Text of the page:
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San Miguel Topilejo is one of the 12 original settlements in Tlalpan. The town center provides an exciting immersion into the experience of small-town life all within a compact few blocks. But it’s all surrounded by some of the most inviting natural and agricultural territory anywhere in Mexico City.
The town market reaches the atrium of the San Miguel Arcángel Church on most days. That’s the visual center of the church and it’s surrounded by street after street of thriving commercial activitiy. There’s enough food for the entire area. To not visit the market is to miss the town entirely.
The town name, Topilejo, derives from the Nahuatl word topilan. It gets translated as “one who carries the precious baton,” or alternatively “place with abundance of sticks or staves.”
Topilejo was likely founded more than 900 years ago. It’s thought to have been first settled by small groups of migratory Xochimilca peoples, likely from the state of Morelos.
By the 7th century when seven Nahuatlaca tribes reached the southern shores of the lake, most of Tlalpan was occupied by Xochimilca and Tepaneca peoples. It’s believed that by 1517 some Acolhua peoples had established a more formal town. Thus, when the Spanish were more firmly in control, Topilejo is said to have been a refuge for Acolhua, Xochimilca, and Anahuacale peoples.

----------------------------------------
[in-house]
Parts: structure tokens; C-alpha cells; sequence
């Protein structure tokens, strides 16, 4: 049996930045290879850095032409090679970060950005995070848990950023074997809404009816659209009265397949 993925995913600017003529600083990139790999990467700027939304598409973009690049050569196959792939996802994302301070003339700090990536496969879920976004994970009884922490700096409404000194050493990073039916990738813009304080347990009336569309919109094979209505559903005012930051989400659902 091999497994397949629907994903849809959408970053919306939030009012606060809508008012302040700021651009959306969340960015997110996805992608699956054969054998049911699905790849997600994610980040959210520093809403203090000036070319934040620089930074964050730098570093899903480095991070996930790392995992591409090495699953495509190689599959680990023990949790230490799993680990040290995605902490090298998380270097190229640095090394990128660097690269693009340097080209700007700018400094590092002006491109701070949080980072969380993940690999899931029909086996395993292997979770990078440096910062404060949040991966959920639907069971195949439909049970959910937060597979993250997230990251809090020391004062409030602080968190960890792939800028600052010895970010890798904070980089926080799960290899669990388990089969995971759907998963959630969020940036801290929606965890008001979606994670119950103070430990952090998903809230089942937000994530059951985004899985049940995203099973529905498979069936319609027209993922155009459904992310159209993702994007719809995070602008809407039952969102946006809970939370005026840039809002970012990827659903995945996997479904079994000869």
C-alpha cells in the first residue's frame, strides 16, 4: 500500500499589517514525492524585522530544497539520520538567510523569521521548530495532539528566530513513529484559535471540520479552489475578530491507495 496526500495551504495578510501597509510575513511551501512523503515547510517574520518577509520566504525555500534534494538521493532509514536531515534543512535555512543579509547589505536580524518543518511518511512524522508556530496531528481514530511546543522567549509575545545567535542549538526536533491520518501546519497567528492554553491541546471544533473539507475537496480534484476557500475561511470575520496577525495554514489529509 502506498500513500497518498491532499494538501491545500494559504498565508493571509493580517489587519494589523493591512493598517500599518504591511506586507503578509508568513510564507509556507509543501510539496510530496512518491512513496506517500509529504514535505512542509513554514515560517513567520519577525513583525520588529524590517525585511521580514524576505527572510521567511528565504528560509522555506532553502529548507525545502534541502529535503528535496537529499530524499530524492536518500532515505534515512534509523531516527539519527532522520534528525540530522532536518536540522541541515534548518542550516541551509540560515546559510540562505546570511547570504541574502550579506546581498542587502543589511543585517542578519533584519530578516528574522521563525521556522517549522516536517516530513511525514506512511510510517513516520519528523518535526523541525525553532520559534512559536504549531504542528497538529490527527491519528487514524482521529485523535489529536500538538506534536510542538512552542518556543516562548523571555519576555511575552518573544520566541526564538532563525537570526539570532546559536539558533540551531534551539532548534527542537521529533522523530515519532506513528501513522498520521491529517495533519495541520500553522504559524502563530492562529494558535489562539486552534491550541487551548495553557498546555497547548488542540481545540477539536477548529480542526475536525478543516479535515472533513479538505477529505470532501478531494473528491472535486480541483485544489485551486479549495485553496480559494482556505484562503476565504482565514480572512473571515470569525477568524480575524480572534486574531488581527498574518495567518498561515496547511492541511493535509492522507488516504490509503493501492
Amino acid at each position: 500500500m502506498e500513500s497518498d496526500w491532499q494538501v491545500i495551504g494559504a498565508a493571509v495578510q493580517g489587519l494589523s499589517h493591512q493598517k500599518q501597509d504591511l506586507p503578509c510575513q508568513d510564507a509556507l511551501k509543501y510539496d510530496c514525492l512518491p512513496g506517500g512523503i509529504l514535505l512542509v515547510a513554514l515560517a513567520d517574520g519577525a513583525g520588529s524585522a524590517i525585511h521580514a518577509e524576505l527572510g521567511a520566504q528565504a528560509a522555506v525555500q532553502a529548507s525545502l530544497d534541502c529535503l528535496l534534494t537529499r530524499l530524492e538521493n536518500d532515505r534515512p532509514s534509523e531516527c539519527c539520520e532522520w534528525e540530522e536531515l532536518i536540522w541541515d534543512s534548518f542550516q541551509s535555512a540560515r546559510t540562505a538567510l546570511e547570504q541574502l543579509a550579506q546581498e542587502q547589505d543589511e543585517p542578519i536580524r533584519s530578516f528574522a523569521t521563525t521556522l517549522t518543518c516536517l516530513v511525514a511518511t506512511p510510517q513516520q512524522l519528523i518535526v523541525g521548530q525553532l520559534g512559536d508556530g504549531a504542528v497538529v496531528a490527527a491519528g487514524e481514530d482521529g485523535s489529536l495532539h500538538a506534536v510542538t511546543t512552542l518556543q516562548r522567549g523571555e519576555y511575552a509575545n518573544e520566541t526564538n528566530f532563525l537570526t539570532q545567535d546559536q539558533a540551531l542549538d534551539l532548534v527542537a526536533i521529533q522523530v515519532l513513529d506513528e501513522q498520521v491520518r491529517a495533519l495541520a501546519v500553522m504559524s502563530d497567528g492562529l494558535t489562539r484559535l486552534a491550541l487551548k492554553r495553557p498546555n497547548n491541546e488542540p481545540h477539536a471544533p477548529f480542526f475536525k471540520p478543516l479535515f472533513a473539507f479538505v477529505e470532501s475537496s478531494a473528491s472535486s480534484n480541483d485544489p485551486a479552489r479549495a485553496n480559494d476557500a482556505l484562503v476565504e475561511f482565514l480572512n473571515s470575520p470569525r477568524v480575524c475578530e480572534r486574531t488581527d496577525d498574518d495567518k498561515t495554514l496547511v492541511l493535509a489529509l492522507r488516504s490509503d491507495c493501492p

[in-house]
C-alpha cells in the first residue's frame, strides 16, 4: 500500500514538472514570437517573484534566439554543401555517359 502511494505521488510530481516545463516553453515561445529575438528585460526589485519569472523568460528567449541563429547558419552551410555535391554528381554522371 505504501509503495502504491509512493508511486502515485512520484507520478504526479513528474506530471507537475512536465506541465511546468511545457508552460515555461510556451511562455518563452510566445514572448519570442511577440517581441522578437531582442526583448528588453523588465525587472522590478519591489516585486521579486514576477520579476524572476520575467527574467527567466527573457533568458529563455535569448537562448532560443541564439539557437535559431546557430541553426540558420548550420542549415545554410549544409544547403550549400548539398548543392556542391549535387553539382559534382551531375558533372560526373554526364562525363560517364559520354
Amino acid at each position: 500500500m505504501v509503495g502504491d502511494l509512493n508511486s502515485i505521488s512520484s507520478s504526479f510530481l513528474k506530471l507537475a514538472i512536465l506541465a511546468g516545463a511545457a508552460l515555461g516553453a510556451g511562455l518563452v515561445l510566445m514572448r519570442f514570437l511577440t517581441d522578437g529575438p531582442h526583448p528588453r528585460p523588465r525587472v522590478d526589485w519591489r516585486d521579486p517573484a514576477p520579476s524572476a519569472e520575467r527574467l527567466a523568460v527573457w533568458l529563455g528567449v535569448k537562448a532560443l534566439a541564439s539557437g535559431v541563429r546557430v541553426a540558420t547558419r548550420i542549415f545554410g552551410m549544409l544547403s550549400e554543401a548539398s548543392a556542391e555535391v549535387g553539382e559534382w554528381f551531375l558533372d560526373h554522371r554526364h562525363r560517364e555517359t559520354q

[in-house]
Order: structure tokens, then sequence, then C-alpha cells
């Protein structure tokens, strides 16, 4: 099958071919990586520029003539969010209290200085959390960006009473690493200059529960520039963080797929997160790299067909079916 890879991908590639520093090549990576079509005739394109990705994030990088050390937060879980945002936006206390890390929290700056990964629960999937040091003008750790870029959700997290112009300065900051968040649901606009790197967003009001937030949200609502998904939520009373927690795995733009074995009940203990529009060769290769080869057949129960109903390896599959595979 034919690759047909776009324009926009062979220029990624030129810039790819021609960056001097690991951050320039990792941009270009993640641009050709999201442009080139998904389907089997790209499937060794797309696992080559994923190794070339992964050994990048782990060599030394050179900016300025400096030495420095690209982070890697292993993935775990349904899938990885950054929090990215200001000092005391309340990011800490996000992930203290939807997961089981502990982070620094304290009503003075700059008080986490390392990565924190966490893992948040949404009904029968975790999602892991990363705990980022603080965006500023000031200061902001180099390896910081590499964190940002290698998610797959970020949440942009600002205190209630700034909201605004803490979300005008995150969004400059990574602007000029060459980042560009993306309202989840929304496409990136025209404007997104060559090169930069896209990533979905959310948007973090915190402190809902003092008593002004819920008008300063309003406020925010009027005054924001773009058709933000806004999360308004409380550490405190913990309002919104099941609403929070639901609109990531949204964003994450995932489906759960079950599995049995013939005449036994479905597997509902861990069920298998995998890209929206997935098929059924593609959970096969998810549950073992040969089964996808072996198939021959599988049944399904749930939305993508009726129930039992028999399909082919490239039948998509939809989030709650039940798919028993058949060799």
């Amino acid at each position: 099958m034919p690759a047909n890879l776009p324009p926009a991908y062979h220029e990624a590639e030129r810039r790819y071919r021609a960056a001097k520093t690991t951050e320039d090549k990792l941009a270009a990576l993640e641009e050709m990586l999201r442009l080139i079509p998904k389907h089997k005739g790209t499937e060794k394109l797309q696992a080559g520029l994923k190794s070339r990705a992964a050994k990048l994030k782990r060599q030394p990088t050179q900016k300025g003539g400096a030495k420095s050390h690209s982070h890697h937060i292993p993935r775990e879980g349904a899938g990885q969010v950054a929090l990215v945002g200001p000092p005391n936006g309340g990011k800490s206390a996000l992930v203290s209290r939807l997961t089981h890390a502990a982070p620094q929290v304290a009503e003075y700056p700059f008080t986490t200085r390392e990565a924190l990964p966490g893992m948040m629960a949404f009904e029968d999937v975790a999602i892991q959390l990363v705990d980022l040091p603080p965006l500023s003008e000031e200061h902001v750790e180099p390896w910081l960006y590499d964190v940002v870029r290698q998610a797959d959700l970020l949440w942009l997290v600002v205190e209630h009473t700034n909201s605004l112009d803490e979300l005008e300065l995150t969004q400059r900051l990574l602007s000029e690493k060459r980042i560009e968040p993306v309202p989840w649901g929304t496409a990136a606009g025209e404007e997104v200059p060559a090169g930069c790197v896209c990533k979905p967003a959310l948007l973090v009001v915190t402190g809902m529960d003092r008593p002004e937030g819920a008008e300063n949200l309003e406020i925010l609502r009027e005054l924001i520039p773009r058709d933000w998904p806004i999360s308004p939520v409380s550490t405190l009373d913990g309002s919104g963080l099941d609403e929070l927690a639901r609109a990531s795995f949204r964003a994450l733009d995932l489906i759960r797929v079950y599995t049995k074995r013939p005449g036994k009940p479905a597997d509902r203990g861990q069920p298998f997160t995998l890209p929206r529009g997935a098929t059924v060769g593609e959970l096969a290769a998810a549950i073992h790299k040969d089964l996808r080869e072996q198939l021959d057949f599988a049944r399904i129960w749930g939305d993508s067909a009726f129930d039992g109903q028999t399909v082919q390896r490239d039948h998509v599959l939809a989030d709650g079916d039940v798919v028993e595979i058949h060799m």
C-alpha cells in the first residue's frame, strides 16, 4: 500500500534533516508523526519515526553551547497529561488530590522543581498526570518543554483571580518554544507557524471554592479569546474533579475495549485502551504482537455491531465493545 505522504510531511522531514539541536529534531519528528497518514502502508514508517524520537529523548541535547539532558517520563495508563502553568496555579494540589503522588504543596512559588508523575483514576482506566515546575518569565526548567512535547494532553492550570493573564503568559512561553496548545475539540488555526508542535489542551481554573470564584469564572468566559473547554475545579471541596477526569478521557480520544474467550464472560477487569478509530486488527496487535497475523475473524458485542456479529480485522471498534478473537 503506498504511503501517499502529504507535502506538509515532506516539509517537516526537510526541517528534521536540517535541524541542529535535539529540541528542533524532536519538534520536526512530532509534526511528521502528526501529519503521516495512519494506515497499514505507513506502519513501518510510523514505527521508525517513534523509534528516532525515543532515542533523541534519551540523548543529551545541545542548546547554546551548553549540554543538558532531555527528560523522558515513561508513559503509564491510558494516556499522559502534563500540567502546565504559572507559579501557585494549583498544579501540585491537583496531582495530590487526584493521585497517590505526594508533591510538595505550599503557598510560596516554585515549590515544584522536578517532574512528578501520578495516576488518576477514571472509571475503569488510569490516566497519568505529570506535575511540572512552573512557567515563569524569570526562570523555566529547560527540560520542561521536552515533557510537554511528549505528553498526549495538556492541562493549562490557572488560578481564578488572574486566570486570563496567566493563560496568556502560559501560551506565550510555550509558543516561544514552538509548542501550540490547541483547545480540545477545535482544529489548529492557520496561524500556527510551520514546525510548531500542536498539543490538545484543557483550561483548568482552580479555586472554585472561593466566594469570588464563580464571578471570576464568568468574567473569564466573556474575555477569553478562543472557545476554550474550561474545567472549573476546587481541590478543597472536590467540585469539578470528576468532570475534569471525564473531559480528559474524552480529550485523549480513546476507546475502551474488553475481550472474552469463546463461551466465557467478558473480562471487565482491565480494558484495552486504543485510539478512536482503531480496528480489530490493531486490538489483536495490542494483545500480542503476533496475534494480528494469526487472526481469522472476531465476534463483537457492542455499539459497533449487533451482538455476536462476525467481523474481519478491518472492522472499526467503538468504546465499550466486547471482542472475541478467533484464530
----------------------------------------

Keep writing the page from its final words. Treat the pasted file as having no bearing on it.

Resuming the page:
The center of San Miguel Topilejo is about 15 minutes ride from the Cuernavaca Railroad Bikeway. But people visit the village year round for the agricultural and food festivals. The May 8th festival of Saint Michael is especially impressive, and nearly the entirety of September is devoted to a corn festival.
Strolls around the center, even in the off-season, have a lot to offer. The town is also virtually surrounded by eco-tourism and agricultural tourist facilities. It’s often visited together with San Mateo Xalpa and San Francisco Tlalnepantla.